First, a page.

TTI: Of course, every novel has to be viewed in the context of the time in which it was written, certainly from a critical point of view. It’s rarely possible to separate the concerns of the times from the concerns of the characters in the book. What do you feel your concerns are at the moment, and how have they filtered down into your writing?
MT: It’s interesting, I’ve always argued how important it is for contemporary fiction to be connected to the era in which it’s written, but sometimes the era can change on you while you’re writing a book. The most dramatic case of this for me was 9/11. My novel Pictures of You came out on the 12th September, 2001 and the world had changed irreversibly. So that novel became immediately redundant, even though it’s my favourite of my books.
It makes sense that your concerns as a writer will evolve over time. When the New Puritan manifesto was published, it was never intended to be the sort of statement that would nail anyone’s trousers to the mast in terms of writing in a certain way forever.
TTI: How do you feel your own writing style has developed over the years? Does practice make perfect, or do you feel its that you’re reinventing yourself with each new book?
Well, you’re absolutely right about the New Puritans: the whole point was that it was a one-off experiment. I usually feel my books come in pairs, and then I reinvent myself. So Eight Minutes Idle was a development of the themes and style of Tourist, Pictures of You was an attempt to rewrite Dreaming of Strangers in a darker vein, and Cherry was a response to the criticisms of Child Star. Privacy is the beginning of a new cycle. But I don’t think practice makes perfect, I think sometimes you’re in a good phase and sometimes you’re not.
TTI: We’ve also exchanged words with Charles Thomson of the Stuckist movement in this issue of the magazine. The Stuckists created not one but several manifestos to suit their needs. Have you ever considered laying out your ideas in a manifesto again, or has that idea now served its purpose? Is it important to make bold statements in contemporary British fiction to get the attention of the publishing industry, particularly when so much of its resources are diverted to ‘big name’ authors like Martin Amis or fashionable novels like Malkani’s Londonstani ?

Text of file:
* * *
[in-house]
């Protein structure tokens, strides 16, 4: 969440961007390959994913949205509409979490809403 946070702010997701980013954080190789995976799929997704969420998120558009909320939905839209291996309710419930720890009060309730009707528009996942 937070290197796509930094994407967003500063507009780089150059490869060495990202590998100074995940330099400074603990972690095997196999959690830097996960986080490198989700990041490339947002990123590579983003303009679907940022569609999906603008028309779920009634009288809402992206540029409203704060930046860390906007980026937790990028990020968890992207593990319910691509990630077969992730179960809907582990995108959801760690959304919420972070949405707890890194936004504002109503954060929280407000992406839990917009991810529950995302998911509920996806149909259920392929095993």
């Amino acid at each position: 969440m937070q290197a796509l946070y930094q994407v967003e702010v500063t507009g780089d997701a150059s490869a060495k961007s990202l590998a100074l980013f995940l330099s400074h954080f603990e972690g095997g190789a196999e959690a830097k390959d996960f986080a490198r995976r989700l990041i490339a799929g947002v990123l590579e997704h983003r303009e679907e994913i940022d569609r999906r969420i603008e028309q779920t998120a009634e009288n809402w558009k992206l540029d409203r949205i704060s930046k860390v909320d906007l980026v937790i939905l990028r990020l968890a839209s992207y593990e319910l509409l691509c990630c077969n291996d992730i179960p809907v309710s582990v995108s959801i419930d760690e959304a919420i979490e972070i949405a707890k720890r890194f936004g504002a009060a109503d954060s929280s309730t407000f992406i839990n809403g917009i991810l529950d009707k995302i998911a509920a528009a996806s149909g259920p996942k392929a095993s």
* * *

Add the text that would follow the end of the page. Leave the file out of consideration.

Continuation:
MT: I’m not sure I could go through something like the New Puritans again. I think one manifesto is fine, but if you keep coming up with them it can seem like you’re just publicity-seeking and you can become more well-known for coming up with manifestos than doing your work. I don’t really care about the successes or failures of other people’s books any more. It used to seem obscene to me that critics could go on saying Martin Amis was one of Britain’s greatest authors when he was producing novels like Yellow Dog, but now I think, who cares? It does irritate me that it’s getting harder and harder for quieter novelists to continue their careers, but I can’t get worked up about people paying lots of money for debuts. Londonstani’s a perfectly good book, in its own way.
TTI: Finally, is it important to state your aims — or at least make them highly visible — for every book you write, or are you happy to let the reader make up his own mind? Have you always striven for clarity in your work or is it always going to be the case that you can’t herd cats – or, for that matter, lead your readers?
MT: I always strive for clarity in my book, but only of prose. I like to keep my aims secret. Most of my novels have come into being for completely perverse reasons. I like to experiment with plot and narrative and character, but it’s important for me that the reader is hooked by a straightforward style. But I’ve no interest in trying to make the reader like my characters, or my books, for that matter.
Interview by Richard Allday